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Europe

Rights court orders France to pay thousands to Somali pirates

Text by FRANCE 24

Latest update : 2014-12-06

The European Court of Human Rights on Thursday ordered France to pay thousands of euros to Somali pirates who attacked French ships for "violating their rights" by holding them an additional 48 hours before taking them before a judge.

The Somali pirates were apprehended on the high seas by the French army on two separate occasions in 2008 and taken back to France for trial.

The European Court of Human Rights (ECHR) said that French authorities should have brought the pirates before a judge "without delay" when they arrived on French territory after being held at sea. The rights court said French authorities were wrong to keep the pirates in custody for an additional 48 hours before bringing them before a judge.

"Nothing justifies such an additional delay," the court said in its verdict, adding that it constituted a "violation of their rights to freedom and security".

France was ordered to pay between €5,000 and €2,000 ($6,100 and $2,500) to each pirate for "moral damages", plus amounts varying from €3,000 to €9,000 ($3,700 and $11,200) to cover legal costs.

In the ruling, published in French, the court nevertheless acknowledged that there were "completely exceptional circumstances" to justify a lengthy detention before seeing a judge, noting that the original arrests took place "more than 6,000 kilometres (4,000 miles) from French territory".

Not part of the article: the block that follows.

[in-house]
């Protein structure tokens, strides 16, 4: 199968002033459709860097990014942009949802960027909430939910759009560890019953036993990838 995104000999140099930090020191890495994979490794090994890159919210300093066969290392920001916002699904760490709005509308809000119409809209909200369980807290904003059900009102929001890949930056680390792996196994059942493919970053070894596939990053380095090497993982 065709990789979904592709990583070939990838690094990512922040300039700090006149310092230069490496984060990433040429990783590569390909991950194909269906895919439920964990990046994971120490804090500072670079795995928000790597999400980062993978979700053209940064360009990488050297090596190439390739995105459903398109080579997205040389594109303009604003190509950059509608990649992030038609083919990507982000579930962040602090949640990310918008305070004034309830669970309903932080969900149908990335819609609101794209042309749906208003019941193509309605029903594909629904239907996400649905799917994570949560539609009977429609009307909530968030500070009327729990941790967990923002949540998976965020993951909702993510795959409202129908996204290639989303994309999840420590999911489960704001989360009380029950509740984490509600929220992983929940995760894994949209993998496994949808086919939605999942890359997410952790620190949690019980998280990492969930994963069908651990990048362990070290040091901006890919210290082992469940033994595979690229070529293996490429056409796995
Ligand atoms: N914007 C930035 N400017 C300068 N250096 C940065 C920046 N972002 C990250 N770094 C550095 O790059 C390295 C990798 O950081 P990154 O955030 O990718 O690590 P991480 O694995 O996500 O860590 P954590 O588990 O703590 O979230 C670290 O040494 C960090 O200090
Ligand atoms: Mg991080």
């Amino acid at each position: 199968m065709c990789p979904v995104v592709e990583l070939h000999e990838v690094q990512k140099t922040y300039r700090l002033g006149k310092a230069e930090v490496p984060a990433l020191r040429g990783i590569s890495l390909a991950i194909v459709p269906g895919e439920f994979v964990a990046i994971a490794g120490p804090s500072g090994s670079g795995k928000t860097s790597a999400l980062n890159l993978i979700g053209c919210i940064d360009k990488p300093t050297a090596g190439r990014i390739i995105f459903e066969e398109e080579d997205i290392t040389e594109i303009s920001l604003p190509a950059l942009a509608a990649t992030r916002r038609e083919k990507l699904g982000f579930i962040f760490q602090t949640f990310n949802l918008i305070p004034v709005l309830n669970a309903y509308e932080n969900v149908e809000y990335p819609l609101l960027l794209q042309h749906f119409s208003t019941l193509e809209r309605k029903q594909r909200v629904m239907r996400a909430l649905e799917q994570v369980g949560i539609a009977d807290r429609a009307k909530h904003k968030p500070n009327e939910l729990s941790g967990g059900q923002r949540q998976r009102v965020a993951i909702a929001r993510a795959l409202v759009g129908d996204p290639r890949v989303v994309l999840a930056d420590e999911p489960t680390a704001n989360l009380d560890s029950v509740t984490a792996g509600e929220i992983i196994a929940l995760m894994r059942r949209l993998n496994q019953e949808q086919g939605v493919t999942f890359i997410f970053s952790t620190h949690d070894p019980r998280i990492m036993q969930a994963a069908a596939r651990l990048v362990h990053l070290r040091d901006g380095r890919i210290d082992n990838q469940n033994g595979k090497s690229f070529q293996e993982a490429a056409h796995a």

Pirate attacks off the coast of Somalia have declined sharply in recent years, with international fleets now patrolling the Gulf of Aden – previously a hotbed of maritime piracy – and the Indian Ocean, as well as armed guards now being posted aboard many at-risk vessels.

At their peak in January 2011 Somali pirates held 736 hostages, some onshore and others aboard their vessels, as well as 32 seized boats.

The court also noted that the Somali authorities remain "incapable of fighting" the pirates without international help.

(FRANCE 24 with AFP)

 

Date created : 2014-12-04

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